Italian fashion label Ferragamo is portraying the many roles a Signorina woman plays in her life through a dramatic campaign.
“My Life is a Play” centers on a short film in which model Grace Hatzel embodies all three personalities of the Signorina fragrance line in four minutes, demonstrating the range of interactions that the scents can inspire. Tied to the launch of Ferragamo’s latest women’s scent, Signorina Misteriosa, this effort enables women to explore the scent personalities through performance.
“Ferragamo continues its evocative journey through the multiple facets of women’s modernity,” said David Benattar, CEO of Hyperbolic, a New York-based creative agency. “It’s ambitious, elevated, Italian style that their long form video content can communicates online better than anywhere else.
“In fact, Ferragamo is making a clever use of the totality of its digital platforms, and the integration of social media content creates a rich universe that speaks volume.”
Mr. Benattar is not affiliated with Ferragamo, but agreed to comment as an industry expert.
Ferragamo was unable to comment directly before press deadline.
Ferragamo kicked off My Life is a Play through an immersive event held during New York Fashion Week. On Feb. 13, the brand invited more than 300 influencers to the nightclub The Box.
Held in partnership with Bloglovin’, the evening included live choreography inspired by the campaign.
With the launch of this latest fragrance, Ferragamo’s Signorina now has three distinct personalities: the romantic original Signorina, Signorina Eleganza and Signorina Misteriosa.
These facets of the same woman are explored in a new short directed by Sebastien Grousset. At the start, a single spotlight comes up on a darkened stage, and Ms. Hatzel steps out into the circle of light, wearing a pale pink slip dress. She states to the audience, “My life is a play.”
A feminine, pink set closes in around her, and the first vignette begins. After contemplating a knock at the door, she opens it and in walks a butler carrying a large pink gift box.
She tears at the wrapping and reveals Signorina. A group of maids bustles in around her and primps her hair and makeup as if performing a dance.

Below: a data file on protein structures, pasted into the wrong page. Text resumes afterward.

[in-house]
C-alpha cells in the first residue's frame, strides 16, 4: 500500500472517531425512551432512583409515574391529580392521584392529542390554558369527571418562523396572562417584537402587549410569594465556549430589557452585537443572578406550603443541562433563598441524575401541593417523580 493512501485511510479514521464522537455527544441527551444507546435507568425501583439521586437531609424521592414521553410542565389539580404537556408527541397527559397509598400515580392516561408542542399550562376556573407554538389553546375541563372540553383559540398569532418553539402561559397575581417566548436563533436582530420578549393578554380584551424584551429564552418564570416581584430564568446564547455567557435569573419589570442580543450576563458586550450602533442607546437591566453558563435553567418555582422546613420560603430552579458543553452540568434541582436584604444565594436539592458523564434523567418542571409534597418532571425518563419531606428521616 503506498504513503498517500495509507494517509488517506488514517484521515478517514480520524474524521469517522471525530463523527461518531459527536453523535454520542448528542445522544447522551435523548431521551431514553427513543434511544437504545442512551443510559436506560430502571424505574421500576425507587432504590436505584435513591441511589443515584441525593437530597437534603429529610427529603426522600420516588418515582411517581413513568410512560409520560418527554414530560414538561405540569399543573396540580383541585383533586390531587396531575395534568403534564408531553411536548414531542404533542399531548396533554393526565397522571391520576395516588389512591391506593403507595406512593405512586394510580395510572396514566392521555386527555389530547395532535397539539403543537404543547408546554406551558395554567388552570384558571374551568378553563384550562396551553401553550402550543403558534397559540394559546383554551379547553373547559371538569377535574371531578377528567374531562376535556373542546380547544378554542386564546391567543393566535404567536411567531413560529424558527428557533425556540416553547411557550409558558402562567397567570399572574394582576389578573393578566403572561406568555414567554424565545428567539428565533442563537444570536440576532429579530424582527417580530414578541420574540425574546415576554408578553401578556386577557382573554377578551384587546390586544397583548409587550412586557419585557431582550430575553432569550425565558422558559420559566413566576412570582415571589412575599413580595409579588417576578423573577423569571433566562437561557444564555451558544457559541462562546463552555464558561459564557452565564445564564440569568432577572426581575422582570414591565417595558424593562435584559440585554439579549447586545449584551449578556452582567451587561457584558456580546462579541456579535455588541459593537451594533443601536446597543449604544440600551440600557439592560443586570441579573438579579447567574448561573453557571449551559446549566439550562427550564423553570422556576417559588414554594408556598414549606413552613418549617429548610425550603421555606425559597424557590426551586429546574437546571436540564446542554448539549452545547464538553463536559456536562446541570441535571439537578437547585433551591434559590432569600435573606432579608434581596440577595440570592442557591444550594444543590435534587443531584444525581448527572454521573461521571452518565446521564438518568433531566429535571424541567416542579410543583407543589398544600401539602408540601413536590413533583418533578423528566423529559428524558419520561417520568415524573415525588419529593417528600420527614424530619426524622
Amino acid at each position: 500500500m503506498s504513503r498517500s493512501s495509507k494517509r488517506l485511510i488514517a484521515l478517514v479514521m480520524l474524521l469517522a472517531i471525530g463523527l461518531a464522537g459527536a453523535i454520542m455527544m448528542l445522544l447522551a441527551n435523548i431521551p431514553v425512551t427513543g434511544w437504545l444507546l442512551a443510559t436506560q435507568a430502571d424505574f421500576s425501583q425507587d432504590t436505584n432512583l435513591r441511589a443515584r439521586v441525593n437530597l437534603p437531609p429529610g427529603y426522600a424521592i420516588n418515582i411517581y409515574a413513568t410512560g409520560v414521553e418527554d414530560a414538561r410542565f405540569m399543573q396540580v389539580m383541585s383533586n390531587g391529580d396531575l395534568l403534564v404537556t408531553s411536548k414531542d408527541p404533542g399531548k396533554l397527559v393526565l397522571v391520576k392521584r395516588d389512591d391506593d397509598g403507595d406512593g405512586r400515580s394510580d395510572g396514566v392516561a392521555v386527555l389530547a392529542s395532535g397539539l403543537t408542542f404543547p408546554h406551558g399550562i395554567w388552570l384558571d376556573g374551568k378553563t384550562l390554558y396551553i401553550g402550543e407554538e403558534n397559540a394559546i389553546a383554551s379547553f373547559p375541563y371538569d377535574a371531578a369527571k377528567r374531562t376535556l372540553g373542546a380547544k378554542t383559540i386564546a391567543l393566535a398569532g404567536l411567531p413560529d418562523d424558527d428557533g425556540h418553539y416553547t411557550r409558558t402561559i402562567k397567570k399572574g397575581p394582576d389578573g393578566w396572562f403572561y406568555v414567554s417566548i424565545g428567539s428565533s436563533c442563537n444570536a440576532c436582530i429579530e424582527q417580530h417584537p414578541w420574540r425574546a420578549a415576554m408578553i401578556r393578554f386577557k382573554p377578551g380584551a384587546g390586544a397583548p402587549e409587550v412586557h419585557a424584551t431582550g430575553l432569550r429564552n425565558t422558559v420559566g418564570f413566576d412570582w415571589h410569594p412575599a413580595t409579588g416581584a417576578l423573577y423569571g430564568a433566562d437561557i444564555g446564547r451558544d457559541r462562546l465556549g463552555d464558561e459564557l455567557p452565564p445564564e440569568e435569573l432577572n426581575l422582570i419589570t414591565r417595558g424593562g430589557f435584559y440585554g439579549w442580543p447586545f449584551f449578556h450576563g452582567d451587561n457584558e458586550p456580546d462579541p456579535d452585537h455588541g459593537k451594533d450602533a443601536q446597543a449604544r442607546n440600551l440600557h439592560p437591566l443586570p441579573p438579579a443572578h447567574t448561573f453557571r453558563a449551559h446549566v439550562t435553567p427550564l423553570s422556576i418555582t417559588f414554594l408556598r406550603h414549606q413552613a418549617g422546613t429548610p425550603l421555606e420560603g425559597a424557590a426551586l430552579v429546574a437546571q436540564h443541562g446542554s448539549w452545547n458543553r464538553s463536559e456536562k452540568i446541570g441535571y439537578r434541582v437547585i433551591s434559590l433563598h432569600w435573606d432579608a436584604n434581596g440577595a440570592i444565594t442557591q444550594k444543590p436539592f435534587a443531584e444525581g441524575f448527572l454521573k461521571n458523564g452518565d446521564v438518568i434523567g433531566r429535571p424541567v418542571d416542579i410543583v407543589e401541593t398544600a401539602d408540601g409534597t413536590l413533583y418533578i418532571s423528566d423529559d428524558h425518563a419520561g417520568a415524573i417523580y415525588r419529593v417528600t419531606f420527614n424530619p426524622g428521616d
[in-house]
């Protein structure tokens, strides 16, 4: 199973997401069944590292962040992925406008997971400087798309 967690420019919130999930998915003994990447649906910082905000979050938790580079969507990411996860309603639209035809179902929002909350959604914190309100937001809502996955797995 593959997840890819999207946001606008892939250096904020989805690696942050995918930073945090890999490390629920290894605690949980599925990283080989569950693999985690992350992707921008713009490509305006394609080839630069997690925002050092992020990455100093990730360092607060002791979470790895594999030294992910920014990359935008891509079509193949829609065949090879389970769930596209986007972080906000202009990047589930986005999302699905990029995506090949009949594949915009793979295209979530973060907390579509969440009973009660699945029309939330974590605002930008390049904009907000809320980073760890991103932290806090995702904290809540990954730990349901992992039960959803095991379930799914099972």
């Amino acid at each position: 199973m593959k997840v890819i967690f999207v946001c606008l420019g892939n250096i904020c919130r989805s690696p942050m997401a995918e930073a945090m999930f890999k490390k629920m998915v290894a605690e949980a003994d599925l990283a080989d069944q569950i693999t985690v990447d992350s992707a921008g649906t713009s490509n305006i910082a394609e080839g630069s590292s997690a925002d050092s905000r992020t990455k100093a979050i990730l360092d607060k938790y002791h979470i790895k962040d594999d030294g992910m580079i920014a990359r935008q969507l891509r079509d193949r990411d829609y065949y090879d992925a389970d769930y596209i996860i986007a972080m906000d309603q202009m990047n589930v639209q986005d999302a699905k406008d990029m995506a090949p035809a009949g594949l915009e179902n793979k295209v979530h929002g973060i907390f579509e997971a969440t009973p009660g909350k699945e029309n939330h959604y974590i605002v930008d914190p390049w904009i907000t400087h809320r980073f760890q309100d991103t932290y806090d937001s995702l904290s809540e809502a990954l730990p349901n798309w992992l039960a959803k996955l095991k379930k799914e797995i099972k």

As on stage, the scene changes when the lights dim, and Ms. Hartzel reappears wearing a golden evening gown. The lights come up again to reveal a lavish party.
The model traipses around the room, posing with frozen partygoers. This scene is accompanied by a dialogue between a man and a woman in which he professes his love and she asserts her independence.
Ms. Hartzel eventually saunters over to a side table, where a bottle of Signorina Eleganza is perched. After she sprays the perfume on her neck, the party scene comes to life in hyper speed as she bounces from one dance partner to the next.
Suddenly in the mayhem, a man catches her eye as he sits apart from the rest of the party. The voiceover plays again, suggesting him as the male speaker. Just as they lock glances, she gets pulled from the scene.
After a black out, she reappears exiting a black car outside an unmarked building. She strides over to a bouncer and receives a hand stamp that reads “mysterious.”
Clad in a black leather outfit, Ms. Hartzel’s entrance into the bar is met with much whispering. After another back-and-forth with her pursuer, she reiterates that she can’t be caged. Her lover and the scene around her disappear into darkness as she pulls the curtain cord.
On Ferragamo’s Web site, the brand invites consumers to further discover their perfect fragrance with a quiz. By answering questions about personality, shoe preferences, dream city to live in and favorite flower, the questionnaire matches the consumer with her Signorina scent.
“The quiz is just another engagement tool, an efficient mechanics that builds data through dialogue,” Mr. Benattar said.
Ferragamo gives each fragrances its own page, on which the consumer can view the corresponding segment of the “play.” The world of the fragrance is further explored through the lens of influencers.
Often, different scents within the same line are treated as related yet distinct in marketing efforts.
For instance, France’s Chanel is showing off its “radiant, vibrant, spirited” side with a new campaign effort for its Chance fragrance range.
Chanel has positioned the Chance fragrances as accoutrements to the wearer’s personality, a common theme in the perfume sector that leads to deeper connection with brand and product. Now, Chanel has added Chance Eau Vive to the range to give consumers another option for matching character to scent.
Fragrance can enable longstanding houses to experiment with a more rebellious attitude that they may not be able to explore in their fashions.
French house Christian Dior is writing a new narrative for its Poison fragrance line in a bid for a younger demographic’s interest.
Developed by Francois Demachy, Dior’s Poison Girl is a new addition to the fragrance range, offering a “sweet floral, scandalously delicious” scent for women with an “alluring and nonchalant femininity.” Using a sultry New York party as a backdrop, the Poison Girl campaign taps into social media culture while exploring the uninhabited femininity of today’s modern woman.
“What’s clever about this piece, it’s the ability to capture multiple personalities, a challenge that digital media can address better than any other,” Mr. Benattar said.
“It’s about creating an harmonious self, a clear departure from static imagery that fully embraces the breadth of digital media,” he said. “Said more simply, it’s well honed marketing craft.”
- Source: Luxury Daily